Burnside’s Theorem

Theorem 1 (Burnside’s Theorem).

Let G be a simple groupMathworldPlanetmathPlanetmath, σG. Then the number of conjugatesPlanetmathPlanetmath of σ is not a prime power (unless σ is its own conjugacy classMathworldPlanetmath).

Proofs of this theorem are quite difficult and rely on representation theory.

From this we immediately get

Corollary 1.

A group G of order paqb, where p,q are prime, cannot be a nonabelianPlanetmathPlanetmath simple group.


Suppose it is. Then the center of G is trivial, {e}, since the center is a normal subgroupMathworldPlanetmath and G is simple nonabelian. So if Ci are the nontrivial conjugacy classes, we have from the class equationMathworldPlanetmathPlanetmath that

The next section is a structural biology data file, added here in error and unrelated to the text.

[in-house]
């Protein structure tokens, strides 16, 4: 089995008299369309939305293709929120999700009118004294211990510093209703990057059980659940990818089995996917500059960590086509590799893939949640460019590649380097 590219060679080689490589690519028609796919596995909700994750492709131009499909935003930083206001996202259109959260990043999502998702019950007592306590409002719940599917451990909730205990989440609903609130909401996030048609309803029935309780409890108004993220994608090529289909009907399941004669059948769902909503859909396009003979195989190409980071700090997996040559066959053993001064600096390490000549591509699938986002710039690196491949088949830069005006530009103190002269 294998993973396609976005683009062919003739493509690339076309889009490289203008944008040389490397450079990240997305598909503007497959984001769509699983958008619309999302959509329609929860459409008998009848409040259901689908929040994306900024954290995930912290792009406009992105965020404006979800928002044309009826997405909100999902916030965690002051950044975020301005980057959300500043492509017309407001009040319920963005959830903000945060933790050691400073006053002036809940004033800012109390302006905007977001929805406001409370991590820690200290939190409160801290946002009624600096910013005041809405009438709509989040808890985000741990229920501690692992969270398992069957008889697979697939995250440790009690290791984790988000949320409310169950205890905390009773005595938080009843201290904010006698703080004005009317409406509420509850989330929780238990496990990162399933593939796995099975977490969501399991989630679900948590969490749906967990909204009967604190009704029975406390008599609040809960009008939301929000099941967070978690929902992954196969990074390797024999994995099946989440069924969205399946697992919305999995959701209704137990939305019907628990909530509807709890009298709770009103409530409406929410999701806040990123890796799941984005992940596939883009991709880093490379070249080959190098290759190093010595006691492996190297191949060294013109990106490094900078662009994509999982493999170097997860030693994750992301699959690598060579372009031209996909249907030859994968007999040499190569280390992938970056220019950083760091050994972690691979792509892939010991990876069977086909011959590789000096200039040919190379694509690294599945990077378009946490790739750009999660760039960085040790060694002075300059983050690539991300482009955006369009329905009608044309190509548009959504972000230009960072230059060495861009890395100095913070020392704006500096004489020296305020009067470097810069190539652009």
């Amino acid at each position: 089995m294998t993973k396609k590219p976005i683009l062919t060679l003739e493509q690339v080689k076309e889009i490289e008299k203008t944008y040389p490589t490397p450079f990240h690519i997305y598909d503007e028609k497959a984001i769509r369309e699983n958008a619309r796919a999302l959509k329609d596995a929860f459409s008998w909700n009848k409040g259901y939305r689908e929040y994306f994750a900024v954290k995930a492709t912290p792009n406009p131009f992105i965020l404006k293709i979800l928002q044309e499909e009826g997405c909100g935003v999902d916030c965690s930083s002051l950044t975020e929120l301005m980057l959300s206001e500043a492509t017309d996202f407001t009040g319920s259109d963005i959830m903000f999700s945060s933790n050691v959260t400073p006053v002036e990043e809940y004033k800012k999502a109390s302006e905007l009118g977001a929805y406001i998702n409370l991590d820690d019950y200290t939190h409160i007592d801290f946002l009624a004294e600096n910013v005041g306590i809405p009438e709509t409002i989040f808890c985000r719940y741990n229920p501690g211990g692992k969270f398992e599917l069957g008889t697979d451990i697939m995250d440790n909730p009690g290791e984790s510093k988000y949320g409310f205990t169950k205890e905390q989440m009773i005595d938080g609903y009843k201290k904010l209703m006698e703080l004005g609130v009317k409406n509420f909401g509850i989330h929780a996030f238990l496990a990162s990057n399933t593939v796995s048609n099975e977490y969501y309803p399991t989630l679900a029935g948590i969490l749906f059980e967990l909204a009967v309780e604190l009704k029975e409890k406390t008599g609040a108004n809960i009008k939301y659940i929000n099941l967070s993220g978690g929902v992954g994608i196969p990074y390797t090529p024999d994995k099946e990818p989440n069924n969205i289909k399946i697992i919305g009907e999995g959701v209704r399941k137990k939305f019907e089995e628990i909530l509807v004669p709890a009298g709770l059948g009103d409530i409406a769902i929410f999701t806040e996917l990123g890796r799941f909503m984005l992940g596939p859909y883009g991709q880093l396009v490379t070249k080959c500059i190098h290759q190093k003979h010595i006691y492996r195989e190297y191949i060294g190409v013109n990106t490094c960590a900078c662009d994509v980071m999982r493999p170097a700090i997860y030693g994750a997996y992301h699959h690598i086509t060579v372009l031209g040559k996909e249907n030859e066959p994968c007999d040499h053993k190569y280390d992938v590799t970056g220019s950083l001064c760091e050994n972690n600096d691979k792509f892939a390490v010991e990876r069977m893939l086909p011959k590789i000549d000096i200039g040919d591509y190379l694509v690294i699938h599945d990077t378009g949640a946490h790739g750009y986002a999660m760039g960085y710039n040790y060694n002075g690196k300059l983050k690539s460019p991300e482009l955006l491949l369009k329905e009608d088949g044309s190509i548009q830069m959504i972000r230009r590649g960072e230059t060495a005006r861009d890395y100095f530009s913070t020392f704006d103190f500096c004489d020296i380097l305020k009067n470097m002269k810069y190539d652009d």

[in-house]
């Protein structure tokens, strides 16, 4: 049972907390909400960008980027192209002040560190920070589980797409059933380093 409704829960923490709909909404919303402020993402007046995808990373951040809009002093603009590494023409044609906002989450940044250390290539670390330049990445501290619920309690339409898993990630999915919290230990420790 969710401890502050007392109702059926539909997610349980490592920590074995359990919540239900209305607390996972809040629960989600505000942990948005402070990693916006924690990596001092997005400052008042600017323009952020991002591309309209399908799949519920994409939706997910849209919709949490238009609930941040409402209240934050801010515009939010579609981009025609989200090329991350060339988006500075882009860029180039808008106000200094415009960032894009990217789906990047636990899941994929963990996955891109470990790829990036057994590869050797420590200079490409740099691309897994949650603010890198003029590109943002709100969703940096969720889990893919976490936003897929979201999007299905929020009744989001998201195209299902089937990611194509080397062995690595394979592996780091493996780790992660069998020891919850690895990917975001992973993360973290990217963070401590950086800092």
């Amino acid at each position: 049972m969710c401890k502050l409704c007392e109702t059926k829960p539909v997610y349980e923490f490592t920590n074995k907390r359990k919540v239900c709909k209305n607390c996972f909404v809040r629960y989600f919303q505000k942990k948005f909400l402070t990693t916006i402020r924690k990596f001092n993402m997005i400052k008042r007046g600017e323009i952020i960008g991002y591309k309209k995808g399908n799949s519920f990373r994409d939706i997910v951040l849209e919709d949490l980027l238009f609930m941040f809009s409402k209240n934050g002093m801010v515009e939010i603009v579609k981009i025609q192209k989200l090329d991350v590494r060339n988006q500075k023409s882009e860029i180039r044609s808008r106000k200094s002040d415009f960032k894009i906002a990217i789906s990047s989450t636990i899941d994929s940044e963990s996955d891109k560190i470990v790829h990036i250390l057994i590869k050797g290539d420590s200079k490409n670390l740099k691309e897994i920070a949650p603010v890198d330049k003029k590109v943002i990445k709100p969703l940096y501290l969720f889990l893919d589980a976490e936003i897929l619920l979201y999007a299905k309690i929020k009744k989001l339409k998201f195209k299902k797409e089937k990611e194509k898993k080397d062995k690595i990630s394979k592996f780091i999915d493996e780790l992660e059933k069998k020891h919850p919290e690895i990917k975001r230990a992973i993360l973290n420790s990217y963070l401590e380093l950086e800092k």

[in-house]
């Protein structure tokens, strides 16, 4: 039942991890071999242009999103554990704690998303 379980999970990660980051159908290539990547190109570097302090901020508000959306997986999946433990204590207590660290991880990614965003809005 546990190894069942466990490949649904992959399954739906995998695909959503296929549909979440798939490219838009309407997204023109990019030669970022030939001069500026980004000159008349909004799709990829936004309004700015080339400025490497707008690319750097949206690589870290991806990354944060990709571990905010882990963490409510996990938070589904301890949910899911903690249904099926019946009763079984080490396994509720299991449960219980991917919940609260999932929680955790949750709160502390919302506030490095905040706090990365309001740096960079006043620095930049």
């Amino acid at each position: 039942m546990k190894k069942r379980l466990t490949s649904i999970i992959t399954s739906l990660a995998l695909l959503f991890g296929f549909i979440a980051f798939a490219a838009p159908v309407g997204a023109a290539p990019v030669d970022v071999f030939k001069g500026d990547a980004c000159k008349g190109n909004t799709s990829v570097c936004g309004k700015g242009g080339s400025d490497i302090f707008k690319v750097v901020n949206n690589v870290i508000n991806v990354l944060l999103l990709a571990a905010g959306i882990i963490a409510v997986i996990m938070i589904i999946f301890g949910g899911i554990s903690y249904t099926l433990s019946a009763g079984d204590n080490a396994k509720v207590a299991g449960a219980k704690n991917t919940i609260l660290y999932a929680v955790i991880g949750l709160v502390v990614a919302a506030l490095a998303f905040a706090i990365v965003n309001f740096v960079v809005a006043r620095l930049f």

Now, each |Ci| divides |G|, but cannot be 1 since the center is trivial. It cannot be a power of either p or q by Burnside’s theorem. Thus pq|Ci| for each i and thus |G|1(modpq), which is a contradictionMathworldPlanetmathPlanetmath. ∎

Finally, a corollary of the above is known as the Burnside p-q Theorem (http://planetmath.org/BurnsidePQTheorem).

Corollary 2.

A group of order paqb is solvable.

Title Burnside’s Theorem
Canonical name BurnsidesTheorem
Date of creation 2013-03-22 16:38:14
Last modified on 2013-03-22 16:38:14
Owner rm50 (10146)
Last modified by rm50 (10146)
Numerical id 4
Author rm50 (10146)
Entry type Theorem
Classification msc 20D05